“St. Paul” (1946)
When I was Saul, and sat among the cloaks,
My eyes were stones, I saw no sight of heaven,
Open to take the spirit of the twisting Stephen.
When I was Saul, and sat among the rocks,
I locked my eyes, and made my brain my tomb,
Sealed with what boulders rolled across my reason!
When I was Saul and walked upon the blazing desert
My road was quiet as a trap.
I feared what word would split high noon with light
And lock my life, and try to drive me mad:
And thus I saw the Voice that struck me dead.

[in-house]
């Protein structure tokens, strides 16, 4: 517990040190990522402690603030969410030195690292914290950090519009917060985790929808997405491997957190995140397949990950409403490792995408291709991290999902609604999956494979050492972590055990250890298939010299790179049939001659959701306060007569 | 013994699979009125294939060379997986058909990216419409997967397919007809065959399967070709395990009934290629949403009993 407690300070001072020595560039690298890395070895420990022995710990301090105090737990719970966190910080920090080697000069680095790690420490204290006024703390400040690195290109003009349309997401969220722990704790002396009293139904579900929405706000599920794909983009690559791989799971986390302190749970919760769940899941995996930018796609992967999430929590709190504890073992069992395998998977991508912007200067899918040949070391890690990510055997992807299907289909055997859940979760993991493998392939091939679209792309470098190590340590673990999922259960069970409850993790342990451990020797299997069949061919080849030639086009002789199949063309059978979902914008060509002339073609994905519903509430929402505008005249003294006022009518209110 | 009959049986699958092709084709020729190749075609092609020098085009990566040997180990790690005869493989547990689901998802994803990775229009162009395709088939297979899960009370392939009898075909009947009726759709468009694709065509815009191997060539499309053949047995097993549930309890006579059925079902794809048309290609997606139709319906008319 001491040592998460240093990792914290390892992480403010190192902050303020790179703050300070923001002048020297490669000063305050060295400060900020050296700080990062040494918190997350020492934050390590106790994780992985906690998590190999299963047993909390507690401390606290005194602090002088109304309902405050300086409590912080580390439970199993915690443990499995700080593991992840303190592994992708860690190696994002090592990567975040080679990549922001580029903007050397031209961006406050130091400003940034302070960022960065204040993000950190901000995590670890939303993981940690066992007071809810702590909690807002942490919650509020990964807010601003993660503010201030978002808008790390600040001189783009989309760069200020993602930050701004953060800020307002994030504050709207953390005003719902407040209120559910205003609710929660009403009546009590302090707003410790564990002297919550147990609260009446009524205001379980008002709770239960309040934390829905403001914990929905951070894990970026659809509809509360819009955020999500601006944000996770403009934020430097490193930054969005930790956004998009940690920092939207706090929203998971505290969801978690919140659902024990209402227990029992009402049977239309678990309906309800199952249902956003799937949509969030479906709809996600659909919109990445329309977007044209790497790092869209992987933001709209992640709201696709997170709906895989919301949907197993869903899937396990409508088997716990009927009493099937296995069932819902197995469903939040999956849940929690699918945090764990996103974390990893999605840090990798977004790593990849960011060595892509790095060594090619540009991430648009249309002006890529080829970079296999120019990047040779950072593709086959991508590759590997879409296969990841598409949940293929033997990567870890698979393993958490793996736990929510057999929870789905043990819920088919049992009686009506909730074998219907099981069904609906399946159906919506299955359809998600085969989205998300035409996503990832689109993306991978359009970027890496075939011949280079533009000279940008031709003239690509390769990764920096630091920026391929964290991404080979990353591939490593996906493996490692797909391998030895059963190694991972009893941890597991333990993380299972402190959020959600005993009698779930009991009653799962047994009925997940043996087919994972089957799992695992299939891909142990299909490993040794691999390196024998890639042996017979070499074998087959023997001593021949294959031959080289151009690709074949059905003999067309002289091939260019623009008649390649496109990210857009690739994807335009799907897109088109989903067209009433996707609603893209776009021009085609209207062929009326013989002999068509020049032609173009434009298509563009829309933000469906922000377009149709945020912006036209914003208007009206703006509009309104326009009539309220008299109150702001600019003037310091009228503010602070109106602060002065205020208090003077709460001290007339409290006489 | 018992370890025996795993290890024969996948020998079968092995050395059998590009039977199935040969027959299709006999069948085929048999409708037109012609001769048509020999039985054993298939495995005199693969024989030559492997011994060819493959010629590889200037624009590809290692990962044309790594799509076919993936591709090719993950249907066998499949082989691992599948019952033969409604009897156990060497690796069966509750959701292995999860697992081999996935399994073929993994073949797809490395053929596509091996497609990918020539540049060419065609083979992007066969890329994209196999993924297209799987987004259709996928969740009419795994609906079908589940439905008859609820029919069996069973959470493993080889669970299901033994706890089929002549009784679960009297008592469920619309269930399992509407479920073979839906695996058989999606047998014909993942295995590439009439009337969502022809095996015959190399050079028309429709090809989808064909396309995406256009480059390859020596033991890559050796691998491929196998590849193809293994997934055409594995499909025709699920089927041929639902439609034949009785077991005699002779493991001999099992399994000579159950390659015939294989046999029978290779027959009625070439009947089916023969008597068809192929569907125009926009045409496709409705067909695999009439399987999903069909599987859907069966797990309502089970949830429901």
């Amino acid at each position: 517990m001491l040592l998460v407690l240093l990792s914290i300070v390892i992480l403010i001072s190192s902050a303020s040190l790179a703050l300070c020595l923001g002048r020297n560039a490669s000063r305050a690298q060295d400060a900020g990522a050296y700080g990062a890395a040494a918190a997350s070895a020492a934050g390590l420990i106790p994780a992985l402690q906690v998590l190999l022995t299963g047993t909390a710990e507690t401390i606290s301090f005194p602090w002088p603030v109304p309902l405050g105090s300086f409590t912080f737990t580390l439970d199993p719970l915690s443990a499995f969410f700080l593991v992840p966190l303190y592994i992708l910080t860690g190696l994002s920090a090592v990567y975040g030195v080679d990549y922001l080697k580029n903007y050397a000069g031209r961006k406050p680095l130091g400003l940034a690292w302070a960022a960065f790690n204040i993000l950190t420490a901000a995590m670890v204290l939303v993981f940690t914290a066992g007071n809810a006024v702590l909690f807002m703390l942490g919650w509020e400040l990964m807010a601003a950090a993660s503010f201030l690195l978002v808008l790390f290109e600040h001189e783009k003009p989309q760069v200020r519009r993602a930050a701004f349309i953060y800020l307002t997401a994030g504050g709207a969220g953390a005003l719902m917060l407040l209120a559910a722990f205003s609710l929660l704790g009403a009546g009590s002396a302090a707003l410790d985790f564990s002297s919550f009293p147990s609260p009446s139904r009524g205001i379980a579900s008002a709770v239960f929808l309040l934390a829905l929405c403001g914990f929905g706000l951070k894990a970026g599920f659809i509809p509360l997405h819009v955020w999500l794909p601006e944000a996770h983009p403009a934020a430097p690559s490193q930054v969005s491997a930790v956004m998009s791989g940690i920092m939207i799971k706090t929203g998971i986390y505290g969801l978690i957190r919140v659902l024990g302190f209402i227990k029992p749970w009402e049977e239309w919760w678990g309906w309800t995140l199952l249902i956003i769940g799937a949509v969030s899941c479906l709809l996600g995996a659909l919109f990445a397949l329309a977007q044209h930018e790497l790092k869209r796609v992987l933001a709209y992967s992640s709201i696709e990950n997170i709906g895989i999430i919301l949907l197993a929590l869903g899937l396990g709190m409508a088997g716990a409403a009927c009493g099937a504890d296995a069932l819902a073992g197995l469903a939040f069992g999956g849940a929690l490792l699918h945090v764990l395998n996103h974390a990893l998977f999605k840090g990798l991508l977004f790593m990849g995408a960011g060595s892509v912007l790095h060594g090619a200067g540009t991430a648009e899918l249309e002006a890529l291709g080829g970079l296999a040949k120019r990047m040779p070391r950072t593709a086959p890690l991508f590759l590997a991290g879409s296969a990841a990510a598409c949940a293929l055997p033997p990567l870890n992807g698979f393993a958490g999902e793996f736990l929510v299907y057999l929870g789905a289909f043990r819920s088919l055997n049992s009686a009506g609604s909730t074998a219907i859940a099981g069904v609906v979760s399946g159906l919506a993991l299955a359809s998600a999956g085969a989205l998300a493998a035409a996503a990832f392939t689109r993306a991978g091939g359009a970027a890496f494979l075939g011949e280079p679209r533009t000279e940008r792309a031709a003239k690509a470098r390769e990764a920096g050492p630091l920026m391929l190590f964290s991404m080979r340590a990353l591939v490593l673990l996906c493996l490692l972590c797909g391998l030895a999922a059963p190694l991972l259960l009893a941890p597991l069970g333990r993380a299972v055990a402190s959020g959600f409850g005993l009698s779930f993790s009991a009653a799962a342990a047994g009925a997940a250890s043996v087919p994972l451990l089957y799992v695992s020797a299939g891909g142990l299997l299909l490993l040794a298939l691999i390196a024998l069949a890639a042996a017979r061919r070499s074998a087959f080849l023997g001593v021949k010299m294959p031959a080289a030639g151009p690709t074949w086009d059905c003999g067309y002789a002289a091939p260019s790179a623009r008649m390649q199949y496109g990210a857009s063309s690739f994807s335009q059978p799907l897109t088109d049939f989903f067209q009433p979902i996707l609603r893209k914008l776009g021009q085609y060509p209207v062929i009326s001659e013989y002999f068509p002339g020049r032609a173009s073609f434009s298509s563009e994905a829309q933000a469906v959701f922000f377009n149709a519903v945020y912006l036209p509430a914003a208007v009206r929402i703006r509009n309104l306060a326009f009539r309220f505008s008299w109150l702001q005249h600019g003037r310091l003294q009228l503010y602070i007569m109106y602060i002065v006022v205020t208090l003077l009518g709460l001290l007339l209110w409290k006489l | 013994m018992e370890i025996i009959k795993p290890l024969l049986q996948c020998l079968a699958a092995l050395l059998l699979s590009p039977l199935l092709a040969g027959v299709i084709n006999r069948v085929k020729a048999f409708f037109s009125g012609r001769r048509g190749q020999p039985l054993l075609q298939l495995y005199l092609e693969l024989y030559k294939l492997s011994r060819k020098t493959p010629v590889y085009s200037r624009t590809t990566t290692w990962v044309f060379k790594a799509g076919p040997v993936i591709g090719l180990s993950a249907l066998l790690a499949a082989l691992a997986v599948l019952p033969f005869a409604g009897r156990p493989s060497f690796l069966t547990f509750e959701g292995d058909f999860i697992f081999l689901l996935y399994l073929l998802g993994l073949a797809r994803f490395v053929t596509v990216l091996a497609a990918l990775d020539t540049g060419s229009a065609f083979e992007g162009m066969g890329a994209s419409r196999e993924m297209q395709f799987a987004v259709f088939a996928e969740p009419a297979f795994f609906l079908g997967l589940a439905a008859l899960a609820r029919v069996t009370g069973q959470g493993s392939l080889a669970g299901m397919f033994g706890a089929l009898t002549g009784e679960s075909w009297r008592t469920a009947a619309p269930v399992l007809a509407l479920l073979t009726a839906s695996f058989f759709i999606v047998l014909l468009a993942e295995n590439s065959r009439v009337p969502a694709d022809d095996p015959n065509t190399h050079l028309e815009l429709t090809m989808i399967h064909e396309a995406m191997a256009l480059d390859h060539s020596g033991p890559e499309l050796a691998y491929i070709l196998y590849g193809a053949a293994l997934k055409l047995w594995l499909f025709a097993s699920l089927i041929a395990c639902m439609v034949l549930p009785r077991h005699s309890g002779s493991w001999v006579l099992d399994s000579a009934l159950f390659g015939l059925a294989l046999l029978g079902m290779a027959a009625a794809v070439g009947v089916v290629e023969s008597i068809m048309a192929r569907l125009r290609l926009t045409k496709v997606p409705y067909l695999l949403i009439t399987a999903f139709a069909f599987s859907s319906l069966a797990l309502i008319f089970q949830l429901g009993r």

Tie up my breath, and wind me in white sheets of anguish,
And lay me in my three days’ sepulchre
Until I find my Easter in a vision.
Oh Christ! Give back my life, go, cross Damascus,
Find out my Ananias in that other room:
Command him, as you do, in this my dream;
He knows my locks, and owns my ransom,
Waits for Your word to take his keys and come.
Thomas Merton, OSCO (1915-1968) was a Trappist monk, theologian, and mystic, who wrote over 50 books about the spiritual life, social justice, and interfaith understanding. He is commemorated on December 10 on the liturgical calendar of the Episcopal Church.